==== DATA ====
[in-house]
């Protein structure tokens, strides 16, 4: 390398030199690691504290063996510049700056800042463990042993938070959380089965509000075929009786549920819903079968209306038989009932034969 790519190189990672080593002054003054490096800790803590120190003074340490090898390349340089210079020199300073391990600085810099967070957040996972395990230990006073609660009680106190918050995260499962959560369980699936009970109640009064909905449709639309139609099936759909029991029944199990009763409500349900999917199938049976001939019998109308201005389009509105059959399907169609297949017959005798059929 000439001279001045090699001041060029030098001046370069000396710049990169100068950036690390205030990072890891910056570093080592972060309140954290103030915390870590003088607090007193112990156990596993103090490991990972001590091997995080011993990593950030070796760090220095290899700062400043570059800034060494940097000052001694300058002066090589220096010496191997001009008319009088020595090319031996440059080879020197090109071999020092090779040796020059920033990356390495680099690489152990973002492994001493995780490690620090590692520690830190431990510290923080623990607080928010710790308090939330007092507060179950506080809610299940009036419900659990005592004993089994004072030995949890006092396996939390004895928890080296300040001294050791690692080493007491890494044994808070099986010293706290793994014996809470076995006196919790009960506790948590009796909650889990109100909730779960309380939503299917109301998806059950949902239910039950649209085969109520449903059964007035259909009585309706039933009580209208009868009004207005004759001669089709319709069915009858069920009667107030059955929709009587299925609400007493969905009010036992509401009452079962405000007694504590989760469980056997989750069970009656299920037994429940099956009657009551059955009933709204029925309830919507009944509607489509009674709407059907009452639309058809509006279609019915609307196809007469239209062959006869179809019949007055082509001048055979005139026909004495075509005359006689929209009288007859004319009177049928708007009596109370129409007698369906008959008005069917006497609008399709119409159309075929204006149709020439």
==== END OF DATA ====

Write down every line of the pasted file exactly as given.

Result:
[in-house]
């Protein structure tokens, strides 16, 4: 390398030199690691504290063996510049700056800042463990042993938070959380089965509000075929009786549920819903079968209306038989009932034969 790519190189990672080593002054003054490096800790803590120190003074340490090898390349340089210079020199300073391990600085810099967070957040996972395990230990006073609660009680106190918050995260499962959560369980699936009970109640009064909905449709639309139609099936759909029991029944199990009763409500349900999917199938049976001939019998109308201005389009509105059959399907169609297949017959005798059929 000439001279001045090699001041060029030098001046370069000396710049990169100068950036690390205030990072890891910056570093080592972060309140954290103030915390870590003088607090007193112990156990596993103090490991990972001590091997995080011993990593950030070796760090220095290899700062400043570059800034060494940097000052001694300058002066090589220096010496191997001009008319009088020595090319031996440059080879020197090109071999020092090779040796020059920033990356390495680099690489152990973002492994001493995780490690620090590692520690830190431990510290923080623990607080928010710790308090939330007092507060179950506080809610299940009036419900659990005592004993089994004072030995949890006092396996939390004895928890080296300040001294050791690692080493007491890494044994808070099986010293706290793994014996809470076995006196919790009960506790948590009796909650889990109100909730779960309380939503299917109301998806059950949902239910039950649209085969109520449903059964007035259909009585309706039933009580209208009868009004207005004759001669089709319709069915009858069920009667107030059955929709009587299925609400007493969905009010036992509401009452079962405000007694504590989760469980056997989750069970009656299920037994429940099956009657009551059955009933709204029925309830919507009944509607489509009674709407059907009452639309058809509006279609019915609307196809007469239209062959006869179809019949007055082509001048055979005139026909004495075509005359006689929209009288007859004319009177049928708007009596109370129409007698369906008959008005069917006497609008399709119409159309075929204006149709020439």